Another aspect where the Fugitive surprised me was it's speed and ability to maintain momentum... the bike is fast. Trail features seemed to slow it down less and it just seemed easier to keep speed on the Fugitive... I really like how it responds to pumping terrain. These for me are key features when I'm looking at a bike that I'm going to be racing.

    A couple other considerations for me were build quality and attention to details... you can tell Knolly has been working on this bike for two years... from the curves and shaping of the tubing (I can't stop touching this bike), detail and robustness of the frame to the 157 rear end to titanium pivots to the large angular contact bearings to the cable routing and removable panel/guard, this is a bike that is future-proofed, very well thought out and will stand the test of time. As for Evil, I'll let you make your own decision with regards to the past issues Evil had with frames and their response to those issues. I can't comment on their current frame quality and/or support.

    Last but not least, is something I didn't think I would care about, but has become a very interesting "nice to have". So both bike have adjustable geometry... but with Evil it's not something you want to get into trail-side. It requires removal of 5 bolts and four pieces of the linkage, you then flip two of those pieces, re-install them and then re-install the 5 bolts. On the fugitive, you just unthread one bolt, slide the lower mount of the shock into the other position and thread the bolt back in. I've already done this multiple times trail-side, it takes just a minute, and it's fun to make the adjustment depending on the terrain you're hitting.

    Anyway, hope that helps, good luck and happy trails with whichever you choose... at the end of the day, both are amazing bikes.

  28. #628
    mtbr member
    Reputation:
    Join Date
    Jan 2018
    Posts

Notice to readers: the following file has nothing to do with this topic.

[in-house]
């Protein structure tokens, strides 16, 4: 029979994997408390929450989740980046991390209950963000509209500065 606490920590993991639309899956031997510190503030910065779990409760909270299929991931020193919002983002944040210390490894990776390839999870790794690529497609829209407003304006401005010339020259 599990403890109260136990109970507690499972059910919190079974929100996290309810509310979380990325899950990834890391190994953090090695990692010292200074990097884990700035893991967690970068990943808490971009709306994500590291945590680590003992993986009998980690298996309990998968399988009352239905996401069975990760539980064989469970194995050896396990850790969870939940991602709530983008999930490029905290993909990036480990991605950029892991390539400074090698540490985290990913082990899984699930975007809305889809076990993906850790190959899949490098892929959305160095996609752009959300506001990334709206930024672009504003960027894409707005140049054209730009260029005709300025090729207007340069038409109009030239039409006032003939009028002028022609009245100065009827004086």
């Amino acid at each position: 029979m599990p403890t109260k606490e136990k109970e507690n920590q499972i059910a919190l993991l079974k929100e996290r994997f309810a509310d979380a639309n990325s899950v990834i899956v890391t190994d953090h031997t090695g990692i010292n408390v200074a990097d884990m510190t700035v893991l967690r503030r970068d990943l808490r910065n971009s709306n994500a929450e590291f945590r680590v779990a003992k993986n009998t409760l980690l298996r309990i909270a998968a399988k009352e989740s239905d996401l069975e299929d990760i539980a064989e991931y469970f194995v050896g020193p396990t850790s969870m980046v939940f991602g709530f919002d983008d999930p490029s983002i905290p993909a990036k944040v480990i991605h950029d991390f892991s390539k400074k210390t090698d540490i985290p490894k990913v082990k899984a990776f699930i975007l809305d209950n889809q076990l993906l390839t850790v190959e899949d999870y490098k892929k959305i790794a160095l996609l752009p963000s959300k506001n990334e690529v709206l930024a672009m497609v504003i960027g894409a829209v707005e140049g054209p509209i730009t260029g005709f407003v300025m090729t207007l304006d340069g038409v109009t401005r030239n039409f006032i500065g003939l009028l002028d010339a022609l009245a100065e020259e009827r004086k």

100
    Quote Originally Posted by malvoize View Post
    Hi!

    Does anyone have ridden the EVIL Offering and the fugitive LT and could compare it? I can't decide between both...
    I can't speak to how they ride differently, but a friend of mine has an Evil, which he loves, except for the fact that he's constantly talking about how much of a pain the design has been for any kind of service. He has a mystery creak that we're pretty sure is in there but he refuses to take it apart again. A lot of shops don't know how to work on it apparently as well.

  29. #629
    mtbr member
    Reputation:
    Join Date
    Apr 2010
    Posts
    43
    Wow great input and comparaison! Thanks!

    I live in the french Alps and ride big mountain trails. The fugitive was already slightly ahead, but with that kind of input, there's no more doubts

  30. #630
    mtbr member
    Reputation:
    Join Date
    Jan 2018
    Posts
    100
    Quote Originally Posted by malvoize View Post
    Wow great input and comparaison! Thanks!

    I live in the french Alps and ride big mountain trails. The fugitive was already slightly ahead, but with that kind of input, there's no more doubts
    Nice, you'll love it! I couldn't be happier with mine.

  31. #631
    mtbr member
    Reputation:
    Join Date
    Mar 2009
    Posts
    38
    Quote Originally Posted by IslandForLife View Post
    Anyway, hope that helps, good luck and happy trails with whichever you choose... at the end of the day, both are amazing bikes.
    Great write up, IslandForLife. Thanks for taking the time to write that comparison.

  32. #632
    mtbr member
    Reputation:
    Join Date
    Jun 2009
    Posts
    425
    Guys

    It's great You share those comparisons.

    My short list include Fugitive and also Stumpy EVO.

    Has anyone had the same braknstorm and chance to compare both?

  33. #633
    mtbr member
    Reputation:
    Join Date
    Jul 2011
    Posts
    128
    Quote Originally Posted by rpearce1475 View Post
    I’ve now gotten a few rides on my Fugitive, currently in short travel mode, and figured I’d post some first impressions. Full disclaimer: I am sponsored by Knolly as a grassroots rider so this bike was bought on discount.